The First Circuit on Friday upheld a Massachusetts federal court’s order setting possible contempt sanctions against Biolitec AG in a patent dispute at $70 million, finding its untimely challenge to overturn the order “reeks of an attempt at re-litigation.”

  • May 6, 2016

    Texas Justices Refuse To Review Atty Hospital Fraud Row

    The Texas Supreme Court denied a rehearing request Friday from an attorney found liable on appeal for his clients' alleged conspiracy to take over three hospitals purchased out of bankruptcy along with other investors, opening the door to his $7.6 million liability verdict being resurrected.

  • May 6, 2016

    Covisint Pays $8M To Settle Shareholder Suit Over IPO

    Covisint Corp., the cloud-based endeavor founded by a consortium of automakers including General Motors and Ford, agreed Thursday to pay $8 million to a class of shareholders alleging in New York federal court that the company's initial public offering documents were misleading.

  • May 6, 2016

    $690M Zales-Signet Merger Survives Del. High Court Challenge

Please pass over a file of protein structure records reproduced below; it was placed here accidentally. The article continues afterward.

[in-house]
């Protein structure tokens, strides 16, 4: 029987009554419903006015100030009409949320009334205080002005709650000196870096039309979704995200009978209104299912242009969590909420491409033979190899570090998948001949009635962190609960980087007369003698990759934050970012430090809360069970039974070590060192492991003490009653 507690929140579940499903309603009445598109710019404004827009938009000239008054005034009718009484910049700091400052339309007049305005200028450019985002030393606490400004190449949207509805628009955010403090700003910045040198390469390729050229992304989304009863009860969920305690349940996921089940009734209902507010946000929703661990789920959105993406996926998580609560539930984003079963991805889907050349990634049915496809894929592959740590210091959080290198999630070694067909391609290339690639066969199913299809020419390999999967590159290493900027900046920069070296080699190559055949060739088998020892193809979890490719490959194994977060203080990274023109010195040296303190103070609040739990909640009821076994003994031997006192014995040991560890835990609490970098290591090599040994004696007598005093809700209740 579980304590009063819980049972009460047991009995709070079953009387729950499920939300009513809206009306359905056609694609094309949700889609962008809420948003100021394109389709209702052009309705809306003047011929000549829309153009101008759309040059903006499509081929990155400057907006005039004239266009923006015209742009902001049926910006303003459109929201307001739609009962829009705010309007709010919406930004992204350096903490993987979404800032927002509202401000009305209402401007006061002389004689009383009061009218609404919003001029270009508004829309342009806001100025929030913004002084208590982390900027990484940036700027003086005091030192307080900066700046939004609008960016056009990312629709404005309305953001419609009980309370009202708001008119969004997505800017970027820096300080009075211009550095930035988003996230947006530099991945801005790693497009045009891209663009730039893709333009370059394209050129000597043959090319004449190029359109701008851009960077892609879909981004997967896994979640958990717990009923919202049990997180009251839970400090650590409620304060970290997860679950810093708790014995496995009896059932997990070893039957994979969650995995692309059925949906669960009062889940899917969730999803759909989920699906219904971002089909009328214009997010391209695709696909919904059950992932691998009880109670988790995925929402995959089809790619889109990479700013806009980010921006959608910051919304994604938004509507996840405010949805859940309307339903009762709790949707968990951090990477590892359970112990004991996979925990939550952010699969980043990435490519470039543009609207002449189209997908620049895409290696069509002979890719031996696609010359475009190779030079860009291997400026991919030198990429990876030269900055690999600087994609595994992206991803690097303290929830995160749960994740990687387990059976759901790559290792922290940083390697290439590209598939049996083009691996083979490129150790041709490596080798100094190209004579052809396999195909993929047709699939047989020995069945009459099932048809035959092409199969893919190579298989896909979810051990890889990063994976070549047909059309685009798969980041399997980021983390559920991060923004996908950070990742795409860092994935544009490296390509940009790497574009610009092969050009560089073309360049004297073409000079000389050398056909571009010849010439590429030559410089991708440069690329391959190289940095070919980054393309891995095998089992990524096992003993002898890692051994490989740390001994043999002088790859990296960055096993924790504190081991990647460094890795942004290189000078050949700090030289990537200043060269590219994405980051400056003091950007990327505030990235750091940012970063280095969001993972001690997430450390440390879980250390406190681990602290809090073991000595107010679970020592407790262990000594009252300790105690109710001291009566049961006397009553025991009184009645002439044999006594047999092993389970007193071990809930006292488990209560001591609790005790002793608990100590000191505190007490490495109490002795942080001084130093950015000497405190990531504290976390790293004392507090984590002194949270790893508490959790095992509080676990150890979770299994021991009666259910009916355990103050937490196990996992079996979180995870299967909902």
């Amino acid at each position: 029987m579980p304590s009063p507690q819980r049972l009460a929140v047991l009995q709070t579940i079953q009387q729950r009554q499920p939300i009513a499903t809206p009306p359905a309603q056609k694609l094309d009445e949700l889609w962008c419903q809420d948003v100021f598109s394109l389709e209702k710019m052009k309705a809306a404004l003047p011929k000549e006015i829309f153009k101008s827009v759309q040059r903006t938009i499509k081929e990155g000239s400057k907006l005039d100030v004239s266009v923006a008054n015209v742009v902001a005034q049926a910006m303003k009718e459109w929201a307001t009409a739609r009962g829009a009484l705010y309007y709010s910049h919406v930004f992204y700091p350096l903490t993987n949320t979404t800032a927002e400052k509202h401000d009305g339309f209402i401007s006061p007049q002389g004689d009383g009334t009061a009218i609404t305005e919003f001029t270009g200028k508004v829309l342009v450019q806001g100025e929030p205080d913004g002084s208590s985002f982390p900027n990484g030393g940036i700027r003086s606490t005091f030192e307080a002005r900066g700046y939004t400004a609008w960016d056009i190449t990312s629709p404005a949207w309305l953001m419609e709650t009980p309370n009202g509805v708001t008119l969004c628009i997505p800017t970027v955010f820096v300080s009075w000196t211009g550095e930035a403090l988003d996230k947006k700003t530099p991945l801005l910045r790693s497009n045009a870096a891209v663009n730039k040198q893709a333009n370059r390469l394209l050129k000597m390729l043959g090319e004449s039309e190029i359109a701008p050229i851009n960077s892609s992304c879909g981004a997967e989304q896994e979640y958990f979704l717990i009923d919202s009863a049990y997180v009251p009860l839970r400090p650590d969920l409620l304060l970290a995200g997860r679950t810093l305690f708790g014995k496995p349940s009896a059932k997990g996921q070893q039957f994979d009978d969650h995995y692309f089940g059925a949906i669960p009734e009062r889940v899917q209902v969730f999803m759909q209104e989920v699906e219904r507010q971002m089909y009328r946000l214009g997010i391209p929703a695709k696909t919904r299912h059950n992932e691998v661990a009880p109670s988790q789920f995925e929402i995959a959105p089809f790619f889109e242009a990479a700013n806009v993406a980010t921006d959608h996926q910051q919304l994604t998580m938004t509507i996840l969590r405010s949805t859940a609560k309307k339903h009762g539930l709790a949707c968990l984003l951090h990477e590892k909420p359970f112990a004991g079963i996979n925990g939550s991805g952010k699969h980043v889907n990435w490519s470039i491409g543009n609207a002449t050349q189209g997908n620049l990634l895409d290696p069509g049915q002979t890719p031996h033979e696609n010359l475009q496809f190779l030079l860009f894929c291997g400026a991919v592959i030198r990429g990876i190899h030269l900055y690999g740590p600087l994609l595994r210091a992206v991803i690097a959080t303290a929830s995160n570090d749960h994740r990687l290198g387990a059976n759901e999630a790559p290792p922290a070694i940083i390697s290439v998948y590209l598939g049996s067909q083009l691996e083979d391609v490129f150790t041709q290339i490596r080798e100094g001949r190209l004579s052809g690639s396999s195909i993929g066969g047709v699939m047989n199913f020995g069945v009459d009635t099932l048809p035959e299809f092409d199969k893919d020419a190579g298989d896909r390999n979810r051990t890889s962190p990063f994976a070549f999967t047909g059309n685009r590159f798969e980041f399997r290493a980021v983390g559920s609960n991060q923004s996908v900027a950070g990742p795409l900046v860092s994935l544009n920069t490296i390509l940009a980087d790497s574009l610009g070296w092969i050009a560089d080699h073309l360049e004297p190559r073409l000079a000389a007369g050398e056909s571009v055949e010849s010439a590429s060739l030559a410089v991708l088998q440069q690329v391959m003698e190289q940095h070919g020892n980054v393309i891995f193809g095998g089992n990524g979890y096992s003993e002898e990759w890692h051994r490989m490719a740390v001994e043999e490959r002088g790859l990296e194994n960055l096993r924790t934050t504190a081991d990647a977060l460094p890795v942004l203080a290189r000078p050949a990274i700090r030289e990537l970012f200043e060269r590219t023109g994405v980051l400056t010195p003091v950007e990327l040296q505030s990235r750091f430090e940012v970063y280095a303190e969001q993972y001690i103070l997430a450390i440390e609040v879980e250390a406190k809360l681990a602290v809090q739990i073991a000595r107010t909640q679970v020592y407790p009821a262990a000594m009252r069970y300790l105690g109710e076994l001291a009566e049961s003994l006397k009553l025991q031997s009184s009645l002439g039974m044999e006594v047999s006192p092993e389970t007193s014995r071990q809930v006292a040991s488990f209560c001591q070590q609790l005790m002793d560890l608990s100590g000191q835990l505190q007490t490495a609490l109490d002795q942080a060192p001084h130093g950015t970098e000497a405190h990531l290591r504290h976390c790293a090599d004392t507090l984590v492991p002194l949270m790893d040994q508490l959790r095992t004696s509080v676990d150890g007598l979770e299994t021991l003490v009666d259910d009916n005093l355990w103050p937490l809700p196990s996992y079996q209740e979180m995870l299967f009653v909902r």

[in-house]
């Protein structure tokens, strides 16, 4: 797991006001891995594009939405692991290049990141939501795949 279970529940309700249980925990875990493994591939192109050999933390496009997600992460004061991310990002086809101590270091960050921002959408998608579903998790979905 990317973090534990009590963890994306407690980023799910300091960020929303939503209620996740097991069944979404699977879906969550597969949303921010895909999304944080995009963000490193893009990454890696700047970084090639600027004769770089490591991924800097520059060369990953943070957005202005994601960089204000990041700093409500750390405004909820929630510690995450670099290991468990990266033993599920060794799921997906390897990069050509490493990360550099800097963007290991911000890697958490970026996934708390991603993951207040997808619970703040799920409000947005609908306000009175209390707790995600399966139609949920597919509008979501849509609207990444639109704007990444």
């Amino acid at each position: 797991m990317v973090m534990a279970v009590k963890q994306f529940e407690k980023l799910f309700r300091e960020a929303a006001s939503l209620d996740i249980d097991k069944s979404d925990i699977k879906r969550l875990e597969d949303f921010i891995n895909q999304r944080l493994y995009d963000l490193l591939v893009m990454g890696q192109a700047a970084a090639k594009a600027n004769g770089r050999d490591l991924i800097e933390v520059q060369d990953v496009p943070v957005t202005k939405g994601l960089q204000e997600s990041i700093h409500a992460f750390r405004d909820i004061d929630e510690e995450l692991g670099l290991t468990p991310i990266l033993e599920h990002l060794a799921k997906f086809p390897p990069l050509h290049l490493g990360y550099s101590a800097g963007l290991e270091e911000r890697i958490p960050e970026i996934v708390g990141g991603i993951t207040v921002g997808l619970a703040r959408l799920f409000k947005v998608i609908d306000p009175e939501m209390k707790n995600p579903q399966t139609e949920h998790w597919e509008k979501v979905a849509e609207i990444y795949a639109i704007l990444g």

With caveats, the Delaware Supreme Court upheld a two-part Chancery Court dismissal of class challenges to the $690 million Zales-Signet Jewelers merger, finding Friday that the lower court properly gave deference to the business judgment of the Zales board's “fully informed, uncoerced vote.”

  • May 5, 2016

    Daiichi Sankyo Wins $385M From Ranbaxy's Ex-Owners

    The former owners of Ranbaxy Laboratories Ltd. said Thursday that an arbitrator has ordered them to pay 25.63 billion Indian rupees ($385 million) in damages to Japan's Daiichi Sankyo Co. Ltd., which bought a majority stake in Ranbaxy in 2008, though an appeal may be in the works.

  • May 4, 2016

    Ex-JPMorgan Trader's Dad Gets Probation For Insider Trading

    The father of a former JPMorgan investment banker accused of illegally trading on inside tips about health care industry mergers involving clients of the bank and the son's subsequent employer on Wednesday was sentenced to four years' probation.